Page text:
When I was in college, (University, for the nederlanders in the zaal) I was a part of an improv-troupe/sketch-comedy/live music organization at Northwestern called The Mee-Ow Show. Formed some 28 years ago, it is a continuing tradition of parody and satire that gives rise to plenty of diverse talent. It was the Mee-Ow Show that christened the comedic instincts of Jon Rosenfeld and Andrew Moskos, who went on to become the founders of Boom Chicago. Tons of film and television talent has come out of Mee-Ow, and yet very few of the people who ever get famous give a shout out to the company. For me, it was one of the greatest experiences of my life. Anyway, last night's corporate show was at the university in Utrecht, for 500 students. And it felt like I was doing a Mee-Ow Show. The layout of the building was straight-up-shanely pavilion, complete with support columns that blocked the sight-lines of some of the audience members. Nothing is better than doing a show for college kids. I think Woody Allen says something like that in Annie Hall. Every time we said a line, we had to pause for 10 seconds while the laughter poured through the crowd, and then ended in cheers of recognition. Even the fraternity kids were just complimentary and supportive.
So, what happens between college and adulthood that turns an audience member into an asshole? Why do we constantly get people who think it's their job to try and derail the show? Certainly these people were once part of a supportive audience; they must have been a part of some crowd some time that was just happy to watch and cheer a show. But when they come to the Leidseplein theatre, they're determined to thwart the flow of communication -- and sometimes, they're not even drunk when they do it. Is Boom just a magnet for the uneducated, and what we're witnessing is the heightened character of the insecure high-school boy? I'm not referring to the British people, either. For them, heckling is a cultural thing ... or at least, that's what I've been told. It's apparently a part of all comedy shows in England -- they want to heckle, so that they can be heckled back. Fine. But there are plenty of non-brits who just enjoy ruining things.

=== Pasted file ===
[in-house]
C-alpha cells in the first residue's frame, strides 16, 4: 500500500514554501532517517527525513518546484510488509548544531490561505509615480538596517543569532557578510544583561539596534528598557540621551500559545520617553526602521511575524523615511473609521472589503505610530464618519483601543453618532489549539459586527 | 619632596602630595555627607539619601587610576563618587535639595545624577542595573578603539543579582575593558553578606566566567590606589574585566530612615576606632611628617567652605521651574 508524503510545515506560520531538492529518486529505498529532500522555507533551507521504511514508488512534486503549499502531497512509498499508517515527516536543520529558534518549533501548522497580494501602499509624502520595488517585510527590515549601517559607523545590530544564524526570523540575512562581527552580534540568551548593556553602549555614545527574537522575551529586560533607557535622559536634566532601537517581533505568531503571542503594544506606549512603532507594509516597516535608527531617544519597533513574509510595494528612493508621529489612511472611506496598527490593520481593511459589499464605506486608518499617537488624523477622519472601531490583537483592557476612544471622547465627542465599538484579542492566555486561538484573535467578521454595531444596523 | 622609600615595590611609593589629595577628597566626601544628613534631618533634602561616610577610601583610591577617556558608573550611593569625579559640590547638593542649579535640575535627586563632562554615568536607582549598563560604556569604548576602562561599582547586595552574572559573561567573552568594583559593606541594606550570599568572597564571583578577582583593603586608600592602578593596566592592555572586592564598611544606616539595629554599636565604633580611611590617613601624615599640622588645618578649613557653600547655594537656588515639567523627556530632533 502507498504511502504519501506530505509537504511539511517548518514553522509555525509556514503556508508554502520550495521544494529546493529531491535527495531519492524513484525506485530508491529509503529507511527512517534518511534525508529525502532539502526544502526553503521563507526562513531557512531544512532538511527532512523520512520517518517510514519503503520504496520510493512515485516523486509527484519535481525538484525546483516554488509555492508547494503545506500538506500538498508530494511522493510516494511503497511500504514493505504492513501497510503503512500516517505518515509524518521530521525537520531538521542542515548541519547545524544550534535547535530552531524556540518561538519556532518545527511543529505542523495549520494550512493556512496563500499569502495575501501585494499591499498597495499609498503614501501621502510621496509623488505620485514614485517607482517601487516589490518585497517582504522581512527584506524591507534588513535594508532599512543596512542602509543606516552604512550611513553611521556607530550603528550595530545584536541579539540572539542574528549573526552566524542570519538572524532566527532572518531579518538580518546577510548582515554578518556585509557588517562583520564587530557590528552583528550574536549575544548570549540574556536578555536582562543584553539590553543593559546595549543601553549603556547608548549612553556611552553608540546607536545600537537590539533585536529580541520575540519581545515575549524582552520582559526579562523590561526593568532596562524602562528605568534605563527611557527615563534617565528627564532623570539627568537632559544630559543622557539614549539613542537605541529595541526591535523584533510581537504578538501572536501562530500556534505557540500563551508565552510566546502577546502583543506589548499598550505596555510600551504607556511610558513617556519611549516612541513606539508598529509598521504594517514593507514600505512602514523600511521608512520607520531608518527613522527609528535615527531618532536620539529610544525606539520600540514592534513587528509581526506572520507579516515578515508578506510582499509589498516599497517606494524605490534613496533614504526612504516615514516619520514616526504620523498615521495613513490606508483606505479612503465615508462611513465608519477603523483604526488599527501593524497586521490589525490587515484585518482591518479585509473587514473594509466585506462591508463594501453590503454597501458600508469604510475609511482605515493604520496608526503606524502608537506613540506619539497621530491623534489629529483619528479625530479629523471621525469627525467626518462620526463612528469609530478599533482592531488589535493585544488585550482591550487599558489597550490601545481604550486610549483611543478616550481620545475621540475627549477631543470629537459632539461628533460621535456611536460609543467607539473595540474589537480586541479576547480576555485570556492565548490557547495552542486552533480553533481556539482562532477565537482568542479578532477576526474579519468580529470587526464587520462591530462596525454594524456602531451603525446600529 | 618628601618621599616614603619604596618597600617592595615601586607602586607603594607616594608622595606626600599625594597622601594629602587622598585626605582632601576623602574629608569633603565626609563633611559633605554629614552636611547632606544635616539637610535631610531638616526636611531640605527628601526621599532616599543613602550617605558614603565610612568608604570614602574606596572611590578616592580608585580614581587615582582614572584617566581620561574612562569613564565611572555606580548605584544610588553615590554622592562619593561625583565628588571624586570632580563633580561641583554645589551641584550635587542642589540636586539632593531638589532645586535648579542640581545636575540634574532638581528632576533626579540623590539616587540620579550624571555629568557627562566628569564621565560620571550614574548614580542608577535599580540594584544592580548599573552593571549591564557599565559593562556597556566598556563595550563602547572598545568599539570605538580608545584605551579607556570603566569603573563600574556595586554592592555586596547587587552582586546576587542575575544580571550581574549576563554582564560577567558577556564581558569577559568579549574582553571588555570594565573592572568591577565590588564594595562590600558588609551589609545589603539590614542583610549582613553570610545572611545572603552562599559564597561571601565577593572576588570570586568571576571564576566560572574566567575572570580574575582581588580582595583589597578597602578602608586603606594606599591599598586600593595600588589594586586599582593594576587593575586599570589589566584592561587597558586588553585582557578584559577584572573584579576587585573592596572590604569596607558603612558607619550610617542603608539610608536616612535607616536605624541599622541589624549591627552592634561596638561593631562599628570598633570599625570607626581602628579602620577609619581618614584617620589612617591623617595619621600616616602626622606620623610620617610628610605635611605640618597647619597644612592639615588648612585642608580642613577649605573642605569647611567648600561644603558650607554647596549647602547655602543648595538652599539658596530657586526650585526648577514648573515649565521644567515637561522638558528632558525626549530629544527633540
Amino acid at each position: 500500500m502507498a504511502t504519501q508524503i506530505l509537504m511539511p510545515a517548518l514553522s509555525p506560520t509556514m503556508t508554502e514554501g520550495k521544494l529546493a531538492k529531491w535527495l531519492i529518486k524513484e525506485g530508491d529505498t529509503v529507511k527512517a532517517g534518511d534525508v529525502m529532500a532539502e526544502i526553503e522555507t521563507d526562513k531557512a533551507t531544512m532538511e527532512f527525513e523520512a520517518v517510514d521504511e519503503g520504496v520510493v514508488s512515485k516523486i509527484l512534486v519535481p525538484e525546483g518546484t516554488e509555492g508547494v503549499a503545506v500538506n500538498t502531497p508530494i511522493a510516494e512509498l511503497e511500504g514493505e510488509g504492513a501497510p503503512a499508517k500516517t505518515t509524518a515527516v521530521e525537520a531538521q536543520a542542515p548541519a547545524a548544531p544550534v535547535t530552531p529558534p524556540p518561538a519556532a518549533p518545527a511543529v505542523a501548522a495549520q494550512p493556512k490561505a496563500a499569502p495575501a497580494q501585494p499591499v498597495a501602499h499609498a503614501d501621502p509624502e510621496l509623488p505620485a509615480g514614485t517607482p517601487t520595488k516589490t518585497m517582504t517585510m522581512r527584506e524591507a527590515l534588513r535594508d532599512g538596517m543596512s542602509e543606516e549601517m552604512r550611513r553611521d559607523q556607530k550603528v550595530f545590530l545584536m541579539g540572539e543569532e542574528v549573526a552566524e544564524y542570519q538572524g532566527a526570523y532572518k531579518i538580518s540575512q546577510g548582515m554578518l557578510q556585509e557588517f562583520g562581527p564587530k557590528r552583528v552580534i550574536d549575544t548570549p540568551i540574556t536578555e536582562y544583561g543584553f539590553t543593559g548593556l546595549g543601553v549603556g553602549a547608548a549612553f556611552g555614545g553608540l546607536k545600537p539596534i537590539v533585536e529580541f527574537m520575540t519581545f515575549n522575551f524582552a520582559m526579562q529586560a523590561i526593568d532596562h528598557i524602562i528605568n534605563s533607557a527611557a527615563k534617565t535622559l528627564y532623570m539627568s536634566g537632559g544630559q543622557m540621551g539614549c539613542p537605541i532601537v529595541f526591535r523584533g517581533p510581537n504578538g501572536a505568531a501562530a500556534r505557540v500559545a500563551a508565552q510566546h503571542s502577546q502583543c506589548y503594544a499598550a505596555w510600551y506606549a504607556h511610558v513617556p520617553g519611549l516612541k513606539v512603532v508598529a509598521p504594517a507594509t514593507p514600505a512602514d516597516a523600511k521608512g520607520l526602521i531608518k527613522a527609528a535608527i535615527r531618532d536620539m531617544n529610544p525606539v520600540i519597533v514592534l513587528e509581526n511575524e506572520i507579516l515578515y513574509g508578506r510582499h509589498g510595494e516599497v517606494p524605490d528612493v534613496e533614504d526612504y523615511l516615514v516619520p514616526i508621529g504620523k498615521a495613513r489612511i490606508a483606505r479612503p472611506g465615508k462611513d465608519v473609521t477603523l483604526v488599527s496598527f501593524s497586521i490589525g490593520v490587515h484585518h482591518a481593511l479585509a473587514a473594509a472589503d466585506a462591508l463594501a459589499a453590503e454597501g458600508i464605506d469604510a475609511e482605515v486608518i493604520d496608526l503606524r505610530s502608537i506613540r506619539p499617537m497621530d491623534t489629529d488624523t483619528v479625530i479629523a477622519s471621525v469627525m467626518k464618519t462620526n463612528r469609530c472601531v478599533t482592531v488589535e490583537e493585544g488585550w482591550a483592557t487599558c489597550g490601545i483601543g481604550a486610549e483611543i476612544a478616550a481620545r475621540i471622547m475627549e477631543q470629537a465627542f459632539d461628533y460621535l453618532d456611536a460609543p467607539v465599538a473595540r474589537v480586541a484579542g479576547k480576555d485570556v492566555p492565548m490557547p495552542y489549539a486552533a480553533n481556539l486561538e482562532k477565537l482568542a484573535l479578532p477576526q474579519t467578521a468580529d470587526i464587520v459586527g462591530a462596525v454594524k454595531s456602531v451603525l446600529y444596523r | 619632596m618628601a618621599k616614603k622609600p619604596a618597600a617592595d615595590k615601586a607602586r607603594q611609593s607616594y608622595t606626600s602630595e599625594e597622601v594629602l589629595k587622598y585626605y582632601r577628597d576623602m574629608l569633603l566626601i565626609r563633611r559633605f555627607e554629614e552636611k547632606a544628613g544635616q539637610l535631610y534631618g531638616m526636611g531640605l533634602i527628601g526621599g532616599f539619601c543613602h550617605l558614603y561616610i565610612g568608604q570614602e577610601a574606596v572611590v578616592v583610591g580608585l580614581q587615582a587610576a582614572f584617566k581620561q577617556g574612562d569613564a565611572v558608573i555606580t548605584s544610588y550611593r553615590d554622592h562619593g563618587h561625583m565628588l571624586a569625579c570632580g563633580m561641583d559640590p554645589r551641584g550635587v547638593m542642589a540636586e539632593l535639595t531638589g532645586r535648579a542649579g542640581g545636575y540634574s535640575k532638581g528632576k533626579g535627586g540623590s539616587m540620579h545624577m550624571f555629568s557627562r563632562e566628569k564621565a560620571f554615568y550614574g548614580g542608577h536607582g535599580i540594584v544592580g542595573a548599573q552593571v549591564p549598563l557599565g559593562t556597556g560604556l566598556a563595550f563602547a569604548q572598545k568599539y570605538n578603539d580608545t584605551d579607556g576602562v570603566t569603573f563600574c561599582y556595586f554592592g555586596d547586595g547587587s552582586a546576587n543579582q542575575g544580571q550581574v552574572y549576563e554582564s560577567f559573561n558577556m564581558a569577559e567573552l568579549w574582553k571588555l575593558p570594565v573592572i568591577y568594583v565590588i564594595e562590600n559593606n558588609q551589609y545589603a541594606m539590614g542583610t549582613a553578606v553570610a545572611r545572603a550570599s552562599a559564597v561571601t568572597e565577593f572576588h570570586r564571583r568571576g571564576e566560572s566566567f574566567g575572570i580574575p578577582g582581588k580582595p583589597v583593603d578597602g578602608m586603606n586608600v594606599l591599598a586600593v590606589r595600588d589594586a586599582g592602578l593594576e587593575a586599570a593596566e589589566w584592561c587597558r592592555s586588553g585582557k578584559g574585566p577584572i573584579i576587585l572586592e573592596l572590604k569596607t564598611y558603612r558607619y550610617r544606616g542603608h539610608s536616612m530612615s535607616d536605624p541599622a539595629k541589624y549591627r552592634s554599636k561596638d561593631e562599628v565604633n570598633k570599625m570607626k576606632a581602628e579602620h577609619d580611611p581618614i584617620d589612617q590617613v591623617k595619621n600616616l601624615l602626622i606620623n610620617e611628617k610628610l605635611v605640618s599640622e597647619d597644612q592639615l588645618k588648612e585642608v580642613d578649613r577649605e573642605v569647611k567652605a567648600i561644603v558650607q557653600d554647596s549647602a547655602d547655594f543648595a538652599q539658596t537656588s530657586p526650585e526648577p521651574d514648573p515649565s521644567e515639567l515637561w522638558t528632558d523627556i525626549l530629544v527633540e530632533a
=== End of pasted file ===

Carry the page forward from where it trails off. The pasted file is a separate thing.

Mind you, this is musing, not complaining. I'm just thinking about it out-loud (or out-write, as it were?). We have great shows and plenty of fantastic audiences. It's just so refreshing to do a show for a university again, where there's no battle, and nothing to prove. Everyone in that room is ready to have fun. That's the understanding when you come in. It was such a great show.